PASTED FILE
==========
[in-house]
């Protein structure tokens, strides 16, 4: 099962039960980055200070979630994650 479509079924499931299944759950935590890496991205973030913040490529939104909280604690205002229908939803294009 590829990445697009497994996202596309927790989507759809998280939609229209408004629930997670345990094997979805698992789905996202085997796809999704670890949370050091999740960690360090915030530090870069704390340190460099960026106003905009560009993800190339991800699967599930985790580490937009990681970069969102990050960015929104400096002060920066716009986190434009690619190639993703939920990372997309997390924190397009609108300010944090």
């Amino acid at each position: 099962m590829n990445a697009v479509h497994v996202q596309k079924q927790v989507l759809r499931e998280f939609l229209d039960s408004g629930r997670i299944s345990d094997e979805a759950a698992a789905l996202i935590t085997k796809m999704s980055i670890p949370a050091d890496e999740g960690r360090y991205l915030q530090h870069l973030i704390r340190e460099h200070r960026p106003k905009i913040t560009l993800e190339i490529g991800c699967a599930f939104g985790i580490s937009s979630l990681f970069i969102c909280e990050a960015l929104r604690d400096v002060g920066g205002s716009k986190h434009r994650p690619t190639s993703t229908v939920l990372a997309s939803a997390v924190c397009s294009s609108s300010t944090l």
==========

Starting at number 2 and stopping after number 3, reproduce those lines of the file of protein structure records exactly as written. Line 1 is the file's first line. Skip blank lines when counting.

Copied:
């Protein structure tokens, strides 16, 4: 099962039960980055200070979630994650 479509079924499931299944759950935590890496991205973030913040490529939104909280604690205002229908939803294009 590829990445697009497994996202596309927790989507759809998280939609229209408004629930997670345990094997979805698992789905996202085997796809999704670890949370050091999740960690360090915030530090870069704390340190460099960026106003905009560009993800190339991800699967599930985790580490937009990681970069969102990050960015929104400096002060920066716009986190434009690619190639993703939920990372997309997390924190397009609108300010944090």
């Amino acid at each position: 099962m590829n990445a697009v479509h497994v996202q596309k079924q927790v989507l759809r499931e998280f939609l229209d039960s408004g629930r997670i299944s345990d094997e979805a759950a698992a789905l996202i935590t085997k796809m999704s980055i670890p949370a050091d890496e999740g960690r360090y991205l915030q530090h870069l973030i704390r340190e460099h200070r960026p106003k905009i913040t560009l993800e190339i490529g991800c699967a599930f939104g985790i580490s937009s979630l990681f970069i969102c909280e990050a960015l929104r604690d400096v002060g920066g205002s716009k986190h434009r994650p690619t190639s993703t229908v939920l990372a997309s939803a997390v924190c397009s294009s609108s300010t944090l």